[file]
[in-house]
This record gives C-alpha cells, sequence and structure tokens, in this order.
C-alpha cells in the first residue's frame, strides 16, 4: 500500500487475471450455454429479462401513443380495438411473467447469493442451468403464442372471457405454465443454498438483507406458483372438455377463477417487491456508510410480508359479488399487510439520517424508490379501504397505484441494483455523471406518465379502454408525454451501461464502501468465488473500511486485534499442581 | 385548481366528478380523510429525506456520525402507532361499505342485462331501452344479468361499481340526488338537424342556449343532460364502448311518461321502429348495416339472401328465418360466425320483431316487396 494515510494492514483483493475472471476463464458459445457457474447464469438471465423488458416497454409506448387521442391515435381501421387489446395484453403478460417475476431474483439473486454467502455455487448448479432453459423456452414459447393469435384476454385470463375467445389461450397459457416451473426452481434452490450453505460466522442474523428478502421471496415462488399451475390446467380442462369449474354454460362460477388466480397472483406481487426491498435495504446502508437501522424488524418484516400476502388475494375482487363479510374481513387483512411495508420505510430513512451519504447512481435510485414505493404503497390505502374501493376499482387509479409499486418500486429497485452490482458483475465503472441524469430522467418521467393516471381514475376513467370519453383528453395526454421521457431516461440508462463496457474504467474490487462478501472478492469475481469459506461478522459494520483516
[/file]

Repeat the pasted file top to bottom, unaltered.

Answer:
[in-house]
This record gives C-alpha cells, sequence and structure tokens, in this order.
C-alpha cells in the first residue's frame, strides 16, 4: 500500500487475471450455454429479462401513443380495438411473467447469493442451468403464442372471457405454465443454498438483507406458483372438455377463477417487491456508510410480508359479488399487510439520517424508490379501504397505484441494483455523471406518465379502454408525454451501461464502501468465488473500511486485534499442581 | 385548481366528478380523510429525506456520525402507532361499505342485462331501452344479468361499481340526488338537424342556449343532460364502448311518461321502429348495416339472401328465418360466425320483431316487396 494515510494492514483483493475472471476463464458459445457457474447464469438471465423488458416497454409506448387521442391515435381501421387489446395484453403478460417475476431474483439473486454467502455455487448448479432453459423456452414459447393469435384476454385470463375467445389461450397459457416451473426452481434452490450453505460466522442474523428478502421471496415462488399451475390446467380442462369449474354454460362460477388466480397472483406481487426491498435495504446502508437501522424488524418484516400476502388475494375482487363479510374481513387483512411495508420505510430513512451519504447512481435510485414505493404503497390505502374501493376499482387509479409499486418500486429497485452490482458483475465503472441524469430522467418521467393516471381514475376513467370519453383528453395526454421521457431516461440508462463496457474504467474490487462478501472478492469475481469459506461478522459494520483516